….Which, aficionados will know, is also the title of a Father Ted episode.
I’ve blogged on here about how I think it’s possible to get published in a year. Believe me, I’m not the kind of peppy optimist you’d want to slap round the head with your unpublished MS, so I really mean it. To help you out with this, because I’m nice that way, I’ve put together some lists of resources that I think will be useful. First up: writing competitions. These are incredibly important, as agents and editors will be scouting the results to find new talent. Winning isn’t really important here. Get short or long-listed and you could find editors and agents chasing you down.
There are many short-story comps out there, but if you’re a dyed-in-the-wool novelist like me you might find the short story baffling. It’s possible that (also like me) you’ll be rubbish at it. The forms are very different. So I’ve put together a list of the new-writing novel competitions I know of.
Ones that don’t include a publishing deal in the prize:
Contrary to what you might think, it’s probably more useful to be in one of these. The reason is that if you win a prize with a small publishing house, you could be tied into an unadvantageous contract, and you might find they don’t do the best job with the cover and editing. In those below, you won’t get a guaranteed deal, but you might find the attention you receive is even more valuable.
The Mail on Sunday have run a competition for the past few years to submit the opening page of a novel. No details appear online but this is the gist of what appears in the paper: http://torreviejawriterscircle.blogspot.com/2010/08/mail-on-sunday-novel-competition.html
CWA Debut Dagger (disclaimer: I work for the CWA, but it’s still a great competition with an impressive track-record of getting people published) It’s for crime/thrillers only and opens in October each year. http://www.thecwa.co.uk/daggers/2011/debut.html
Mslexia: a women-only competition where you submit the first 5,000 words. Open now! http://www.mslexia.co.uk/whatson/msbusiness/ncomp_active.php
Harry Bowling Prize: first chapter and synopsis of a novel with any urban setting. Runs every two years – also currently open! http://www.harrybowlingprize.co.uk/Harry_Bowling/About_the_prize.html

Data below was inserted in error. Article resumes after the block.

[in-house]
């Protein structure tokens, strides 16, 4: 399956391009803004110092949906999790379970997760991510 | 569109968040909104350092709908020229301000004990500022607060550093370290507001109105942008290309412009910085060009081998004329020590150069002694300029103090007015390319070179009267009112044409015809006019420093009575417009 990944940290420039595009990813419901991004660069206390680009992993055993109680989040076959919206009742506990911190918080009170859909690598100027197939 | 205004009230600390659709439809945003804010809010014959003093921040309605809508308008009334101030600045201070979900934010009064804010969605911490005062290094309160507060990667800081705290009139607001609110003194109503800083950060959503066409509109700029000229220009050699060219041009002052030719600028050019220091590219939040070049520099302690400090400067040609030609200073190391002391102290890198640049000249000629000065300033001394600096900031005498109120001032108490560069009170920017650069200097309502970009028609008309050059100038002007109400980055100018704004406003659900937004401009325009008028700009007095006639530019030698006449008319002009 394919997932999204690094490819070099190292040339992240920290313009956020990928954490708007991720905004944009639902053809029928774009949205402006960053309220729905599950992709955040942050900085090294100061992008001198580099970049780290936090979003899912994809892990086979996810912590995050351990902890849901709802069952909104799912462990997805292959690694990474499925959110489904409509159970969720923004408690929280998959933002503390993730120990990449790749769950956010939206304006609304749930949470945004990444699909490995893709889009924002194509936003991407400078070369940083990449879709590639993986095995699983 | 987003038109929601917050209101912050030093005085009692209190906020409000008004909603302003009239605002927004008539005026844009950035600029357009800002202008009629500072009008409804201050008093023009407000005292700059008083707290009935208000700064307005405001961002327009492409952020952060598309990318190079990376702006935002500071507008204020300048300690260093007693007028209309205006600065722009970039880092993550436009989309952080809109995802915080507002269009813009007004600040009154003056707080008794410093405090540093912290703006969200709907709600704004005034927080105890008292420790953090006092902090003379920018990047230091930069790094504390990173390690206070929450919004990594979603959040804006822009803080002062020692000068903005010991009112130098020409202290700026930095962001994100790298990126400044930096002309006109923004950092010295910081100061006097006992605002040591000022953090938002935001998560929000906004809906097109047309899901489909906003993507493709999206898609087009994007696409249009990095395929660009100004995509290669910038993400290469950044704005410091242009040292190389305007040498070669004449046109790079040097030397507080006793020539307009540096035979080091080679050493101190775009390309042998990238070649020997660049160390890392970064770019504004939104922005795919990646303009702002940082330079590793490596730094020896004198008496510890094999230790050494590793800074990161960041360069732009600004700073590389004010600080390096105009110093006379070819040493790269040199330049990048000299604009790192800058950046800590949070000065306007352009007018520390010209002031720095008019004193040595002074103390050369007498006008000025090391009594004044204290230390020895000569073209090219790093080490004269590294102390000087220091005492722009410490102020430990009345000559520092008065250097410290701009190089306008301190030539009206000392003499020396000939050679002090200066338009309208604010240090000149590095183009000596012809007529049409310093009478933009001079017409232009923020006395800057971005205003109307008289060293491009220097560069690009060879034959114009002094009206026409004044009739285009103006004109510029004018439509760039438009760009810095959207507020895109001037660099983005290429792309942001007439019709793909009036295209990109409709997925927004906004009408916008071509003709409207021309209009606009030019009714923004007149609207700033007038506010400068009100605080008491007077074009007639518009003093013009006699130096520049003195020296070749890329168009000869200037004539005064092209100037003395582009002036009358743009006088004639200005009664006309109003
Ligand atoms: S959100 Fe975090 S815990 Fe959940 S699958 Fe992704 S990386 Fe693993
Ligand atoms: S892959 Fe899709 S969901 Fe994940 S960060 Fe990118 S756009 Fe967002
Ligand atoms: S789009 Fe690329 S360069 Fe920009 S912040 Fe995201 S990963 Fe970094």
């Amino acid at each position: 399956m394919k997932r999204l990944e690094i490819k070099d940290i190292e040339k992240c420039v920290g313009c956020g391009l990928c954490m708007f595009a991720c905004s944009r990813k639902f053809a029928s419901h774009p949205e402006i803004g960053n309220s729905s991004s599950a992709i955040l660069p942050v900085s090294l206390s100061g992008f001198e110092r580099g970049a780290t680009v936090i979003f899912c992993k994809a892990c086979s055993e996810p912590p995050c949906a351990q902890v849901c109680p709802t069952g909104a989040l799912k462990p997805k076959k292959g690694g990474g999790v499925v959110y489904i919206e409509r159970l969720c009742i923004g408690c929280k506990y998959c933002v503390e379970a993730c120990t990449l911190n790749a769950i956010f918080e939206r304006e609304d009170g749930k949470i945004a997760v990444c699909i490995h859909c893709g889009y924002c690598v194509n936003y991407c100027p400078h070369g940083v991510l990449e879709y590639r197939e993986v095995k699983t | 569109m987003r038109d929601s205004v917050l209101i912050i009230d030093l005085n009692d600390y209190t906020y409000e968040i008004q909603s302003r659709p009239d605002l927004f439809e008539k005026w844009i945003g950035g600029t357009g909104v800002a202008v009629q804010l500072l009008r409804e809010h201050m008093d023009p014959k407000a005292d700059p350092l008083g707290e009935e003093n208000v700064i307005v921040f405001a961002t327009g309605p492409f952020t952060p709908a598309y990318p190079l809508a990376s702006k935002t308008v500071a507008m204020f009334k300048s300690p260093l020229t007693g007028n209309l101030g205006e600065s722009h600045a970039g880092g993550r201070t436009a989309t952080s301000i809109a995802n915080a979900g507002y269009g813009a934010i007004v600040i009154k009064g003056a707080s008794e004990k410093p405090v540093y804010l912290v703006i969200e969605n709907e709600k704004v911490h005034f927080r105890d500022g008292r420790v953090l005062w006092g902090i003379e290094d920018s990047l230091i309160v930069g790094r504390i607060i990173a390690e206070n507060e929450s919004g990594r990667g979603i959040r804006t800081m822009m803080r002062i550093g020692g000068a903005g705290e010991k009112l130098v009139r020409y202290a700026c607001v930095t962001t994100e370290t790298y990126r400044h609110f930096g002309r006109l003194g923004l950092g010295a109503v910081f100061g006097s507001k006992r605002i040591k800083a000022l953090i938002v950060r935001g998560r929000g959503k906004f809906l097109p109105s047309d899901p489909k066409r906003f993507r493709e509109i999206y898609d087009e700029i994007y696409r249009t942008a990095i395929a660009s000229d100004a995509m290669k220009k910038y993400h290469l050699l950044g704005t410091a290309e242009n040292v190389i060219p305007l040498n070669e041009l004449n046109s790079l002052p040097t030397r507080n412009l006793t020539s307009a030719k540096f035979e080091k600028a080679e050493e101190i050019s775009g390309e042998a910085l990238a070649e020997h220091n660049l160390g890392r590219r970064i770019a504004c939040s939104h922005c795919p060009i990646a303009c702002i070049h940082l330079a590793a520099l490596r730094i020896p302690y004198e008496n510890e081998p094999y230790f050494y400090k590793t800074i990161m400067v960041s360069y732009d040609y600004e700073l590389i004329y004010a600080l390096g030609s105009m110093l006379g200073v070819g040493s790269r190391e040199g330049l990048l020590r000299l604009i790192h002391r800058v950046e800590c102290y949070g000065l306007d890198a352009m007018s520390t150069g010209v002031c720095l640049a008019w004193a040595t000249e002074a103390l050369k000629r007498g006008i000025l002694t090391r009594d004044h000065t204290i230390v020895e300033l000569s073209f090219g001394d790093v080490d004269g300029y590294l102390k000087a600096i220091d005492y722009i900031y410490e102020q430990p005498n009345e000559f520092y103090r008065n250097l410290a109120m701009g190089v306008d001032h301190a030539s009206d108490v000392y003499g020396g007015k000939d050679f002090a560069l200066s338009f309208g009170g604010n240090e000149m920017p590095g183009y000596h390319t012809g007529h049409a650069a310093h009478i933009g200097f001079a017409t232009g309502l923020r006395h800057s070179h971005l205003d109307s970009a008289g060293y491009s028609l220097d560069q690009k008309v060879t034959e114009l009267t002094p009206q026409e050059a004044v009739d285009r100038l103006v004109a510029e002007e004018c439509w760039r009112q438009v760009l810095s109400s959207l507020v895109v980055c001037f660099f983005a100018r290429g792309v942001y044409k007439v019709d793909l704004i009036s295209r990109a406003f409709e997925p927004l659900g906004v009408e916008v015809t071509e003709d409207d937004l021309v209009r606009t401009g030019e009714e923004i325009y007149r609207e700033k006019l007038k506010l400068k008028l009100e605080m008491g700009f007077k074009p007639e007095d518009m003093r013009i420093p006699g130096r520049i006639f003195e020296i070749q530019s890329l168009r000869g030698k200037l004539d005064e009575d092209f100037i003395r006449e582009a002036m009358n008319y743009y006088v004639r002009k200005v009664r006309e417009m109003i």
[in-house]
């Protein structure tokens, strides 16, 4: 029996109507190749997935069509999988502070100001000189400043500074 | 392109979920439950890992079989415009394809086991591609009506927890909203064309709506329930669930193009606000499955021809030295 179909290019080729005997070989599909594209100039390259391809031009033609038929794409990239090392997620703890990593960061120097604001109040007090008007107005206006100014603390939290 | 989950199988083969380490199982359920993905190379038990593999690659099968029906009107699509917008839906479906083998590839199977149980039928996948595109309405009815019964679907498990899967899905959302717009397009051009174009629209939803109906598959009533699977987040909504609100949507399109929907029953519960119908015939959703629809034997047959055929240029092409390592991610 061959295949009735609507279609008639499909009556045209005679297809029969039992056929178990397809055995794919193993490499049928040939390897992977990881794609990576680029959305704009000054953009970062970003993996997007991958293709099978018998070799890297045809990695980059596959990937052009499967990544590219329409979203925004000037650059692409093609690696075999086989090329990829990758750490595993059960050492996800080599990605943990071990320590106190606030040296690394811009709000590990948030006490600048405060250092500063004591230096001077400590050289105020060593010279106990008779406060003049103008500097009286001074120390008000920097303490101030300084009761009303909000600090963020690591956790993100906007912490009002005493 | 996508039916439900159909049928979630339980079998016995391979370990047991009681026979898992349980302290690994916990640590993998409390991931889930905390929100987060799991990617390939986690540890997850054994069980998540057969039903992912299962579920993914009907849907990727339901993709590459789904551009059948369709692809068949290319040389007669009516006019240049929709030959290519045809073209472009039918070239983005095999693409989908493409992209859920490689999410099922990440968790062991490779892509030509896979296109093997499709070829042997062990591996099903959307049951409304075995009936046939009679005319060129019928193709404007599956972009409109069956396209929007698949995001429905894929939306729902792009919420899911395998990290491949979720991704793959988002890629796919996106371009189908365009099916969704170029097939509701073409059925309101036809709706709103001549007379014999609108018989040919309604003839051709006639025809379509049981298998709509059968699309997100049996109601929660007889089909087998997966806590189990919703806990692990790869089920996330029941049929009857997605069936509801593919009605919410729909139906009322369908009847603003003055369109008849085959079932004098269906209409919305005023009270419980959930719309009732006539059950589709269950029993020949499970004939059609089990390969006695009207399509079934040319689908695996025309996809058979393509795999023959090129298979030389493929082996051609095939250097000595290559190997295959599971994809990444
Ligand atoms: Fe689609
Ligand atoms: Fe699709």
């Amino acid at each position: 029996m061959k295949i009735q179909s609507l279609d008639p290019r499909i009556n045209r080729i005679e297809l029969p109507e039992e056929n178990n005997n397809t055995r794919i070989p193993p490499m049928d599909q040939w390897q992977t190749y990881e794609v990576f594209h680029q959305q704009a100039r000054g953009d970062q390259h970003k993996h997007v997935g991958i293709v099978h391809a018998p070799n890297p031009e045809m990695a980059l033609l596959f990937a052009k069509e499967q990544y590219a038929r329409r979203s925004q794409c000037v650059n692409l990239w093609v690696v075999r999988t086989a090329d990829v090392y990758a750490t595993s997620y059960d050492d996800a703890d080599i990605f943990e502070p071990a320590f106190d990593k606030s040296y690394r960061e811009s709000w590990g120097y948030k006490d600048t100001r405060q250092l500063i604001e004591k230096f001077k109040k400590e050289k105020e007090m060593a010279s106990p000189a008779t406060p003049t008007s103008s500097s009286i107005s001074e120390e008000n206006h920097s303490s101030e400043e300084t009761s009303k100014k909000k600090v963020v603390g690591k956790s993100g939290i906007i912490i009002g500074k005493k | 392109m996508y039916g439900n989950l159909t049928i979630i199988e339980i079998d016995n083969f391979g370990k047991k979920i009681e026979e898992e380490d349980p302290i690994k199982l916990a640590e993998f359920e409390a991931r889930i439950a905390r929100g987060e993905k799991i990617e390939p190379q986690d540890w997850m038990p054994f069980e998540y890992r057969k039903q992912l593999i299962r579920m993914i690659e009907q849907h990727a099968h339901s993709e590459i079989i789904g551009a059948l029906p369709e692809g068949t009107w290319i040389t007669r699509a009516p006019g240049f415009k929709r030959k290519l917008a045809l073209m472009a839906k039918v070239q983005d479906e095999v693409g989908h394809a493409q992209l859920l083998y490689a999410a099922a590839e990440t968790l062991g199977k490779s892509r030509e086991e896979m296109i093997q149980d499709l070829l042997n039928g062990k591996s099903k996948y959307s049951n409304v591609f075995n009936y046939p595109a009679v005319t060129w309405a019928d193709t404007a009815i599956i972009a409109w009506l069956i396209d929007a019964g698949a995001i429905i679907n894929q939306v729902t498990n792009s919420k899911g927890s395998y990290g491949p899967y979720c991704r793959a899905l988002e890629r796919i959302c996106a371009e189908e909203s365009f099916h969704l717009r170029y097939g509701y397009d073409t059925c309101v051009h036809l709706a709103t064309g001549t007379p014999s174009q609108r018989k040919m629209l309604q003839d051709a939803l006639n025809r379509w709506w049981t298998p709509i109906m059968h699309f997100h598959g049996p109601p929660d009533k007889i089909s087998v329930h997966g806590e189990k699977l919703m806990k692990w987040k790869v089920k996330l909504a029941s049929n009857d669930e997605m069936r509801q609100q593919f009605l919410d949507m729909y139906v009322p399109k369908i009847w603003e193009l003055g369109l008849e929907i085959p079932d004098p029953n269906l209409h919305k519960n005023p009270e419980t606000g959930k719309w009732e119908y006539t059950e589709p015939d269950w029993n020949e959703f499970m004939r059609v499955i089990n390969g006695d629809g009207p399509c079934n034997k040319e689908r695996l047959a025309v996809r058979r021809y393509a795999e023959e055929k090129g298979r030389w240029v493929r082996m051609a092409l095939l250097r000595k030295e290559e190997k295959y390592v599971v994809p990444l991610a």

Lucy Cavendish Fiction Prize: another one for women, aged over 21. Has closed for this year. http://www.lucy-cav.cam.ac.uk/pages/news-events/fiction-prize.php
Lightship First Chapter competition: Has just closed for this year and I’m not clear if it does include publication, but seems worthwhile http://www.lightshippublishing.co.uk/
Competitions that include getting published:
I’d advise carefully reading the terms and conditions for these ones. You may not actually want to be published with a smaller press in the end.
Chapter One Promotions (book doesn’t have to be finished as they’ll help you) http://www.chapteronepromotions.com/competitions/novel-competition.htm
Virginia Prize (also for women, closing soon): http://www.aurorametro.com/March_10_Version/Virginia_Prize_Rules.html
Dundee book prize: http://www.dundeebookprize.com/
Bridgehouse run several book competitions: http://bridgehousepublishing.co.uk/firstnovel.aspx
Brit Writers’ Award: there has been a fair bit of controversy over this new prize, but it’s worth keeping up with. http://www.britwriters.co.uk/how_to_enter.html
Unbound press – currently open: http://unboundpress.com/competitions/2011-unbound-press-competitions/2011-unbound-press-best-novel-award/
Nemesis Publishing: also currently open http://nemesispublishing.com/Blog.aspx
Impress prize: closed in June for this year http://www.impress-books.co.uk/prize.html
Macmillan new writing: a new venture where you can submit directly to Macmillan (so not really a competition). Currently closed but will open again later in the year http://www.panmacmillan.com/imprints/macmillan%20new%20writing/
So there you go – lots of opportunities. It’s 5 July and the summer’s stretching ahead. If you write for an hour a day with no editing, you could be halfway through a novel by September. Get going!
With apologies for the overly positive tone above. I’m much more moany in real life.